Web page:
This week, a group of Somalians subjected to torture and other human rights abuses by the Somalian regime received a measure of justice before a U.S. federal district court. This year, will the U.S. Supreme Court allow such cases to continue?
In the historic case decided Tuesday, Samantar v. Yousuf, a judge awarded $21 million in compensatory and punitive damages against former Somali General Mohamed Ali Samantar for committing torture, extrajudicial killing, war crimes and other human rights abuses against the civilian population of Somalia. For those who suffered his abuses, this judgment is long overdue. Nevertheless, it marks the first time that a former Somali government official has been held accountable for gross human rights violations committed under the brutal Siad Barre regime, the military dictatorship that ruled the country from 1969 to 1991.
Represented by the Center for Justice & Accountability, the seven Somali plaintiffs sued under two U.S. laws: the 200-year-old American Alien Tort Statute (ATS), and the Torture Victims Protection Act (TVPA) of 1991. These laws are in place to protect individuals from the worst-of-the-worst human rights abuses. From a young Somali businessman abducted and subjected to electroshock treatment to a goat herder whose two brothers were ruthlessly executed, the Somali plaintiffs viewed our legal system, and the ATS, as a beacon of hope. After all, Samantar is living here, in Virginia, enjoying the benefits of residency in the U.S. Why should he -- or anyone, for that matter -- be able to avoid legal liability for murder?
But that's just what oil giant Shell will argue to the Supreme Court on October 1. The Nigerian plaintiffs allege that Shell hired the notorious Nigerian military to commit extrajudicial killing, torture, and crimes against humanity, against peaceful activists opposed to its oil drilling project. The case, Kiobel v. Royal Dutch Petroleum (Shell), involves allegations that Shell was complicit in the extrajudicial killing and torture of peaceful environmentalists in Nigeria, as well as crimes against humanity against villagers in the oil-rich Niger Delta. The issue before the Court is simple: whether the ATS can be used to hold human rights abusers liable for overseas violations, as it has been used for some 30 years. If Shell gets its way, survivors of human rights abuses will lose one of their few means of seeking justice. And the U.S. will become a safe haven for human rights abusers.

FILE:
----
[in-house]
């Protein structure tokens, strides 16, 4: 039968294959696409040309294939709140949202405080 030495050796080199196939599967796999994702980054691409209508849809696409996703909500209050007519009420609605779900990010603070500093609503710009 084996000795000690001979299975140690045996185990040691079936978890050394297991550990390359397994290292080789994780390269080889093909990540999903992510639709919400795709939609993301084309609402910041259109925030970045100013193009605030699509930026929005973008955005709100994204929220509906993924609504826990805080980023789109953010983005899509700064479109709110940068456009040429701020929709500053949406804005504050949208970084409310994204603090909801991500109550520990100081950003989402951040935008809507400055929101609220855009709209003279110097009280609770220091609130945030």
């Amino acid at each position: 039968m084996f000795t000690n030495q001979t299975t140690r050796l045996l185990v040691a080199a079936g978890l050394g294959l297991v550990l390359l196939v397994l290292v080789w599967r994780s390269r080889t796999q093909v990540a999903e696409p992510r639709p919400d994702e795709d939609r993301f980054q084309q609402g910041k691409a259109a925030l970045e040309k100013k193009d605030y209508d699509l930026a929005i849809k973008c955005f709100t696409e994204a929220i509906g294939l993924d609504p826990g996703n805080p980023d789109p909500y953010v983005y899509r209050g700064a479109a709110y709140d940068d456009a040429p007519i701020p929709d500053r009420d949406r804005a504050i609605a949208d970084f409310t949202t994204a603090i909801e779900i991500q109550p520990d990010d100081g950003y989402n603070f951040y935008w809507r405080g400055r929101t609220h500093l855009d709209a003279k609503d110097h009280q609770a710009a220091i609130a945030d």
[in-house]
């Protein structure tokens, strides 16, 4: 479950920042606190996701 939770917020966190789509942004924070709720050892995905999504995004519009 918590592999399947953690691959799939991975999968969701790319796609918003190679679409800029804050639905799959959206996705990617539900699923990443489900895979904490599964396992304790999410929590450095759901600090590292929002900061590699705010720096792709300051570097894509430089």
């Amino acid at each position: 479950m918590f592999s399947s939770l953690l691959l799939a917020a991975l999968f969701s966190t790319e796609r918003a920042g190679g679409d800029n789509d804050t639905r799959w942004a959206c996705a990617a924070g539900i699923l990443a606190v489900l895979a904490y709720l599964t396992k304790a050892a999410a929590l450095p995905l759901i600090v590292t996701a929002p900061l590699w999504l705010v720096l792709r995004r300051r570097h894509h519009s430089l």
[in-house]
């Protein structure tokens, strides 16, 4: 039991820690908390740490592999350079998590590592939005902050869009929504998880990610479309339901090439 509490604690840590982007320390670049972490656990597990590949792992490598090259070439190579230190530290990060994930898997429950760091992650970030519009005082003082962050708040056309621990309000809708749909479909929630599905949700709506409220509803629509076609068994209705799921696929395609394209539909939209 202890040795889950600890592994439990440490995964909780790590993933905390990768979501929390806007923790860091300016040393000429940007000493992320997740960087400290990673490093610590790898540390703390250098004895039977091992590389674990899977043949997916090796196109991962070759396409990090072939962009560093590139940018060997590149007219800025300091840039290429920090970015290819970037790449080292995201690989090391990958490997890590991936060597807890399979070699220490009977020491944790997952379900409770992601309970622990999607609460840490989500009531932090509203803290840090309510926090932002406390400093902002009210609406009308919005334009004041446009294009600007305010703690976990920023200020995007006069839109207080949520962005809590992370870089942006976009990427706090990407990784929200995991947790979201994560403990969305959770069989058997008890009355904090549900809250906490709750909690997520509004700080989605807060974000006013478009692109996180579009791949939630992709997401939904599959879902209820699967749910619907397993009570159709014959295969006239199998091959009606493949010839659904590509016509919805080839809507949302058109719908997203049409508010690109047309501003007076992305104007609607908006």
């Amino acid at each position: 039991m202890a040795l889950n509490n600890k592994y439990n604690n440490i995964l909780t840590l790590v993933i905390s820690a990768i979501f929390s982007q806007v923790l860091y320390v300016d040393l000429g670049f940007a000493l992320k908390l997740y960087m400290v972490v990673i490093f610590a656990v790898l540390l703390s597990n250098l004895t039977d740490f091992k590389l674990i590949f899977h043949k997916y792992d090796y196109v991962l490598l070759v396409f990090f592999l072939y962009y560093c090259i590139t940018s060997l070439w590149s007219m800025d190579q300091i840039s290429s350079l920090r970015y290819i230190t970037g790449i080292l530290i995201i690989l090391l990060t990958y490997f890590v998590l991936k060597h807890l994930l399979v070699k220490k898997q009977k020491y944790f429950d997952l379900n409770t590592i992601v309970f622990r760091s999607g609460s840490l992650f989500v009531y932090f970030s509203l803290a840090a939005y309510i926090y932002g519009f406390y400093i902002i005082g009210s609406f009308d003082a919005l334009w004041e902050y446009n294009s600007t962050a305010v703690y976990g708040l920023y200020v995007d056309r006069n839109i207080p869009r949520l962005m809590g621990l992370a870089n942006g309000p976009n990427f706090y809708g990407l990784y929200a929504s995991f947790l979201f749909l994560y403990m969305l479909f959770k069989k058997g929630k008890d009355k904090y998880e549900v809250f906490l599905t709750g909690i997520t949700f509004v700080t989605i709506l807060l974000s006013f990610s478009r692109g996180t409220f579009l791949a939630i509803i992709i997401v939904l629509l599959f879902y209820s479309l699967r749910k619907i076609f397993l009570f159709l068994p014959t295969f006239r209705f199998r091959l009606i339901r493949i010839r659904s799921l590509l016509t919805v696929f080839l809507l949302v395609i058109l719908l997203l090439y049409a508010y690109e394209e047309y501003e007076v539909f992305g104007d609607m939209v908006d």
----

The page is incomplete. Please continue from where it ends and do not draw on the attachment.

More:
No person or entity present in the U.S. should be given a free pass for murder, torture, or crimes against humanity. The Supreme Court already decided, earlier this year, that the TVPA does not apply to corporations, but the threat posed to the ATS in Kiobel is even broader. The Supreme Court's decision in Kiobel will determine the future of one of our most important tools for human rights justice in this country. This Court has already given corporations unprecedented rights as "persons." Let's hope the justices keep their legal responsibilities intact.
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